Food GI Testing

01/12/21 01:39 PM Comment(s) By FIAL

Grow Food Solutions | Celebrating Australian Food and Agribusiness Innovations 2021 

The glycemic index (GI) is a scale that describes the rate at which carbohydrate foods digest and enter the bloodstream. As the names suggest, low-GI foods enter slowly and have less impact on blood glucose levels, whereas high-GI foods do the opposite. 

Current health advice favours a general diet of moderate amounts of high-fibre, low-GI carbohydrates, particularly for those at risk of diabetes, so reliable measurement of a specific food’s GI ranking is a key concern for many parties across the food and health sectors. 

Richard Tupper of Grow Food Solutions was invited to act as project lead for a consortium of parties, each with a vested interest in developing better ways to make low-GI foods. The consortium included the NSW Department of Primary Industries, breeding programs representing the rice and potato industries, the Glycemic Index Foundation, food industry ingredient suppliers and Next Instruments, developer of a GI testing device.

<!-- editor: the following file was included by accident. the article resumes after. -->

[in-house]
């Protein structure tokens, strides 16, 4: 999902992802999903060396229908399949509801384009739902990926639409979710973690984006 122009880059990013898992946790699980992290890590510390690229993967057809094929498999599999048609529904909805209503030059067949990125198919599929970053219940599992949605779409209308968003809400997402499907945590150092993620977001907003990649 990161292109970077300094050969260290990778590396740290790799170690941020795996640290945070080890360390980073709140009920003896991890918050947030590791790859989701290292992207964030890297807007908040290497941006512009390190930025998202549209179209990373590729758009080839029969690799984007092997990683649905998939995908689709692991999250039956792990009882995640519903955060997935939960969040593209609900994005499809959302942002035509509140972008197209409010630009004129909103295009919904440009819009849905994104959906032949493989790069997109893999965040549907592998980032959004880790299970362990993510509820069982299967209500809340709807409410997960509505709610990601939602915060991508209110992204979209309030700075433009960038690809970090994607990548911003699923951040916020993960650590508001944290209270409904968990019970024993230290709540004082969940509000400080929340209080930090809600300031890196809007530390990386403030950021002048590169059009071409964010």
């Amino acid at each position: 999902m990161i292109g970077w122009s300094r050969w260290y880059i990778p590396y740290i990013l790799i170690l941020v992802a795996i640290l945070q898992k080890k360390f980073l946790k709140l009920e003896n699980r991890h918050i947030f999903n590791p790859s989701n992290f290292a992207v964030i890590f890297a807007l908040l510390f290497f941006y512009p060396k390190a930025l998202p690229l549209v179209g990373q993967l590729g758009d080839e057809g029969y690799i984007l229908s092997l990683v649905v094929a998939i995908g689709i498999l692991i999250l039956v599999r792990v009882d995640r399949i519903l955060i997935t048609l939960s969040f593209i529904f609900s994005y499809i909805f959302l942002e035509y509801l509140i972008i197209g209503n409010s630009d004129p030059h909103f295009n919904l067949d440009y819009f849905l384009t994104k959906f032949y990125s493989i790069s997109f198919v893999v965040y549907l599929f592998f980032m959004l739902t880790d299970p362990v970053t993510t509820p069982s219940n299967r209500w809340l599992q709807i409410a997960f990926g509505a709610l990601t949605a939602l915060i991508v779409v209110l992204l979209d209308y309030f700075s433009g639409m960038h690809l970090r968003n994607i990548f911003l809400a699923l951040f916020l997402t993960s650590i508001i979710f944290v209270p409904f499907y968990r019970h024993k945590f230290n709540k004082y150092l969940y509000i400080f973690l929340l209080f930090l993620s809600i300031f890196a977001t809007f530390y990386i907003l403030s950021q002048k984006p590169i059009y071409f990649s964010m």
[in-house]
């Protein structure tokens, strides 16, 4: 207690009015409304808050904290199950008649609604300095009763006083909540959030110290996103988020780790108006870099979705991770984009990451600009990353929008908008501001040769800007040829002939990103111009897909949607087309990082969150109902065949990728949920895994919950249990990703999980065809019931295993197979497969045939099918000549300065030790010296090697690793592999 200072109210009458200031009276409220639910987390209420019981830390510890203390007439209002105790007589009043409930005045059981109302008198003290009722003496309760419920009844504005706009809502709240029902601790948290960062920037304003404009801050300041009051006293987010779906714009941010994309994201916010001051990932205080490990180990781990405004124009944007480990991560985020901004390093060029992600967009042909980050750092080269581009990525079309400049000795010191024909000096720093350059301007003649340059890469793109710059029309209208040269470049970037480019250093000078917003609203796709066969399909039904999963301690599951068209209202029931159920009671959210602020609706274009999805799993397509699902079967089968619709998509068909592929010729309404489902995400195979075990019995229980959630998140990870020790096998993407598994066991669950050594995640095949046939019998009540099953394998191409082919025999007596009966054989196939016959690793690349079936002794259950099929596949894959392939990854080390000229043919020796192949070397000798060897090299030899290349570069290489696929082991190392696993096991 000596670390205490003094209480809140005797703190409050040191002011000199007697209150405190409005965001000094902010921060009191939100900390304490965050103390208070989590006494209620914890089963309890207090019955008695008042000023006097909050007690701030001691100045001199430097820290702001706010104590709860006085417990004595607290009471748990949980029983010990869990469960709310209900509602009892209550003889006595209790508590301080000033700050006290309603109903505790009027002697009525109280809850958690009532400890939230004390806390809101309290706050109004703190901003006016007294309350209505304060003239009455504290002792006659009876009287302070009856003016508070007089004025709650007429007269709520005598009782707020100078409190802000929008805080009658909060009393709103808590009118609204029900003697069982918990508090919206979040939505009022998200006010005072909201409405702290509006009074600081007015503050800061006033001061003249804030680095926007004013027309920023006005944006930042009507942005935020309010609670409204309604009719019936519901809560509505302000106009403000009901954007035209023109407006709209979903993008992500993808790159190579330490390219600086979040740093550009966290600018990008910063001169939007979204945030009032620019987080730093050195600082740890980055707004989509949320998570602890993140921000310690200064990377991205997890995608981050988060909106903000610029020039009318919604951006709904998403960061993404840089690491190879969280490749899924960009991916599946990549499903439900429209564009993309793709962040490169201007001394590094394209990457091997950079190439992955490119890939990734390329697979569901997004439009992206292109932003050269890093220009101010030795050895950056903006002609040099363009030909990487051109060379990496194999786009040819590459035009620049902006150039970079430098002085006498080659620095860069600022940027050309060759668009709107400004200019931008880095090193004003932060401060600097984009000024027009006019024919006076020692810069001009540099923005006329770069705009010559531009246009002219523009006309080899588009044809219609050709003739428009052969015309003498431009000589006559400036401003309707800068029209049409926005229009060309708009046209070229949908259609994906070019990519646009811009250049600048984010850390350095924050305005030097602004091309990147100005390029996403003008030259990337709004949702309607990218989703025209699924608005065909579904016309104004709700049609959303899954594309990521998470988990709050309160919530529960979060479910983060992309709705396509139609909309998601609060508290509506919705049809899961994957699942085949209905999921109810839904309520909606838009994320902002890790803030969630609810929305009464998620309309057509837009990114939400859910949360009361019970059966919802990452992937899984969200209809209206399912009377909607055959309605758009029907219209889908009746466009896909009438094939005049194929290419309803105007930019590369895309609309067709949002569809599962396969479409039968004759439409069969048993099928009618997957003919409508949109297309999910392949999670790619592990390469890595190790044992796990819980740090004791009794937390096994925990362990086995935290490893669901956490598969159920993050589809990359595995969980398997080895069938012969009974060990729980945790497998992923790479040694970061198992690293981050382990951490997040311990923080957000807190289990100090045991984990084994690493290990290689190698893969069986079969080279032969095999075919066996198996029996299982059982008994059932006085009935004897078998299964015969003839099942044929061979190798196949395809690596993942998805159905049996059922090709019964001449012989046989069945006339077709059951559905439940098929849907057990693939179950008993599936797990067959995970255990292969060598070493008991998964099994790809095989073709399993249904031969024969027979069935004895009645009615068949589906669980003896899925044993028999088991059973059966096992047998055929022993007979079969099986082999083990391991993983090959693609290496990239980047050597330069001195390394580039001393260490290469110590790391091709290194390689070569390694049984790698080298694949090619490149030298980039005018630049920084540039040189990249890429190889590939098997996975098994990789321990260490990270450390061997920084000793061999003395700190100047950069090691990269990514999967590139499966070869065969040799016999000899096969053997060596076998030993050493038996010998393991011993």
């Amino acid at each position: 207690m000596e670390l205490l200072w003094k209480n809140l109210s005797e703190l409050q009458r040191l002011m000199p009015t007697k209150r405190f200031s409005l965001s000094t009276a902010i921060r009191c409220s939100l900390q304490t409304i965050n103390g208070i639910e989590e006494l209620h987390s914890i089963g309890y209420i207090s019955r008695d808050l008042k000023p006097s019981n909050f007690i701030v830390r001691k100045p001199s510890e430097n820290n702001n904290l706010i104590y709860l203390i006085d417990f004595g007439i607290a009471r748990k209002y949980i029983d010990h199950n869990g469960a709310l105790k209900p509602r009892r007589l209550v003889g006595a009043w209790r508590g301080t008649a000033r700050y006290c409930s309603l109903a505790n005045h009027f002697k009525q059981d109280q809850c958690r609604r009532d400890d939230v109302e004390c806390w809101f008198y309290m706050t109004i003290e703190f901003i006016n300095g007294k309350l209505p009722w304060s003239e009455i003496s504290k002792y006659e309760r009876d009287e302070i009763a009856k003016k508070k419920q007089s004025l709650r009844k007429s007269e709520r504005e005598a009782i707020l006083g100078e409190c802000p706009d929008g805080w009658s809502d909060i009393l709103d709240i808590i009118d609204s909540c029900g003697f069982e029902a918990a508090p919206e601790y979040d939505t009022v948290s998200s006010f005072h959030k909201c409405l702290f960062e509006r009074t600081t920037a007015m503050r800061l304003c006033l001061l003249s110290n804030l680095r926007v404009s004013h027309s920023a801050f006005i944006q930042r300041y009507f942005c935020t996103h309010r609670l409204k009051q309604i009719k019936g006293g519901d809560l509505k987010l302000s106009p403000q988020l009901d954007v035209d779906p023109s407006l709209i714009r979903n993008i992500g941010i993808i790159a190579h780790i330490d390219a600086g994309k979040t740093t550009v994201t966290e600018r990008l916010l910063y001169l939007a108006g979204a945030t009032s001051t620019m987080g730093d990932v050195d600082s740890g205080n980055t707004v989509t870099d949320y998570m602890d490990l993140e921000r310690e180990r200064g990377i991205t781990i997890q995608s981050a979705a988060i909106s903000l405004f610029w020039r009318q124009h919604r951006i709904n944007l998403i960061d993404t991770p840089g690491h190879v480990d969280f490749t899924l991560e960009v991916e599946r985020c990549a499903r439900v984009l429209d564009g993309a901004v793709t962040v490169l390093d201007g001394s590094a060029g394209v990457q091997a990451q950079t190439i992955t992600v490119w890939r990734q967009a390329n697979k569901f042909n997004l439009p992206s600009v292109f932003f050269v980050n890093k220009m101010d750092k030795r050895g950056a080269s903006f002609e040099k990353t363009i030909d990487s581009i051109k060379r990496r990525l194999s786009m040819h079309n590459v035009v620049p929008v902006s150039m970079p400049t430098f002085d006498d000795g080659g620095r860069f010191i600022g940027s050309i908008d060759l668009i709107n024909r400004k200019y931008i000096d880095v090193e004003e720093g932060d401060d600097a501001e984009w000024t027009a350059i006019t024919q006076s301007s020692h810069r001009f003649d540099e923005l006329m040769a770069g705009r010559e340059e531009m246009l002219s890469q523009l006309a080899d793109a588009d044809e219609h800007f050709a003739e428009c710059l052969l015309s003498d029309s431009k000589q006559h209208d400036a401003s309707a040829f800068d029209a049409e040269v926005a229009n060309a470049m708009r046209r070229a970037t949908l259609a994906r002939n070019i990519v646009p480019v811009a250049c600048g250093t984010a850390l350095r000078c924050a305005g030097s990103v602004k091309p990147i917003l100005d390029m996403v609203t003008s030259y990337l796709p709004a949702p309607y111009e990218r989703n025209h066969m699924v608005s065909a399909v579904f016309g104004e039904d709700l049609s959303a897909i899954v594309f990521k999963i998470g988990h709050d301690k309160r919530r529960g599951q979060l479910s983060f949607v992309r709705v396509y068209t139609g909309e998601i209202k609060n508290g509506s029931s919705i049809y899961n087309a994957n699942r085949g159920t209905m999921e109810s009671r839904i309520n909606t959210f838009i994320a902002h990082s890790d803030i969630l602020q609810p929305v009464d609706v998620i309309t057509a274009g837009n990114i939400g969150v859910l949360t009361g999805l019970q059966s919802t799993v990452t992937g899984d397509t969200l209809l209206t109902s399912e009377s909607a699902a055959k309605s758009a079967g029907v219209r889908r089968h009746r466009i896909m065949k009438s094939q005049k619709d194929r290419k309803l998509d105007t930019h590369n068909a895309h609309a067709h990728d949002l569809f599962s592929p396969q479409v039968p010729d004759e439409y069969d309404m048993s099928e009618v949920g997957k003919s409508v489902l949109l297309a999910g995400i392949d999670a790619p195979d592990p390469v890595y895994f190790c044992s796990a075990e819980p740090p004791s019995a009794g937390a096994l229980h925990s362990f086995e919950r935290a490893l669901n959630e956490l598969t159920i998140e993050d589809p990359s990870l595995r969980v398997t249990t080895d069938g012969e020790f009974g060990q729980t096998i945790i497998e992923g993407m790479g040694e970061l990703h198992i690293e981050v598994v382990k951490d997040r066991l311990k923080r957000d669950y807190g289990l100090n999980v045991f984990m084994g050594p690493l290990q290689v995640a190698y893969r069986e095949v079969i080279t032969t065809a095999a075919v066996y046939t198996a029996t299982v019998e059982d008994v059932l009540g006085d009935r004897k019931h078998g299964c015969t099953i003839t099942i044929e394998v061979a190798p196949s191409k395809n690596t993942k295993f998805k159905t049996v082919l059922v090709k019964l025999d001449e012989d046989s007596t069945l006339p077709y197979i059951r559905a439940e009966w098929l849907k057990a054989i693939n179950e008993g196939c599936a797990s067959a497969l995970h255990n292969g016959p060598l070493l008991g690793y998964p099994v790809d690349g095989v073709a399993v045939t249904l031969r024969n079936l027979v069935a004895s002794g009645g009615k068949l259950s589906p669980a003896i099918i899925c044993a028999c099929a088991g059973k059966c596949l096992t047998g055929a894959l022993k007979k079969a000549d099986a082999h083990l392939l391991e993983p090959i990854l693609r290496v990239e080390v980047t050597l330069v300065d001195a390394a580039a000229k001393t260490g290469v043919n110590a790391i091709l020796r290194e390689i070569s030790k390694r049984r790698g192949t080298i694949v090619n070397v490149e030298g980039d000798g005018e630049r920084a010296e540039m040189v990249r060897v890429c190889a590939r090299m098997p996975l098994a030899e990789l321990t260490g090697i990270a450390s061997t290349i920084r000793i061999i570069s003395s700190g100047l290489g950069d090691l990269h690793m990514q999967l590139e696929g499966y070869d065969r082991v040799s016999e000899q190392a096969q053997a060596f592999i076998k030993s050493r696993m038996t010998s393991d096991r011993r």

Current methods to check if a product is low- GI involve a clinical trial. The process is arduous, time consuming, reasonably costly and requires a lot of testing material. For breeders and producers looking to commercialise a product like bread, it means conducting many tests to get a good result. 

The consortium was interested in a new methodology that requires only 100 to 500 milligrams for testing, which means hundreds of samples can be screened, versus the 3–4 kg used in current methods. Part of the process was to ascertain the viability of the Next Instrument device to determine suitability for commercialisation, as well as the testing methodology that enabled the machine to be used. 

The project showed that there is value in pursuing an in vitro method for assessing GI in foods. It proved that there is value in mechanisation of the testing process, but that further work is needed to develop a body of test results that provide more precision and robustness. Findings will be used to inform future breeding programs.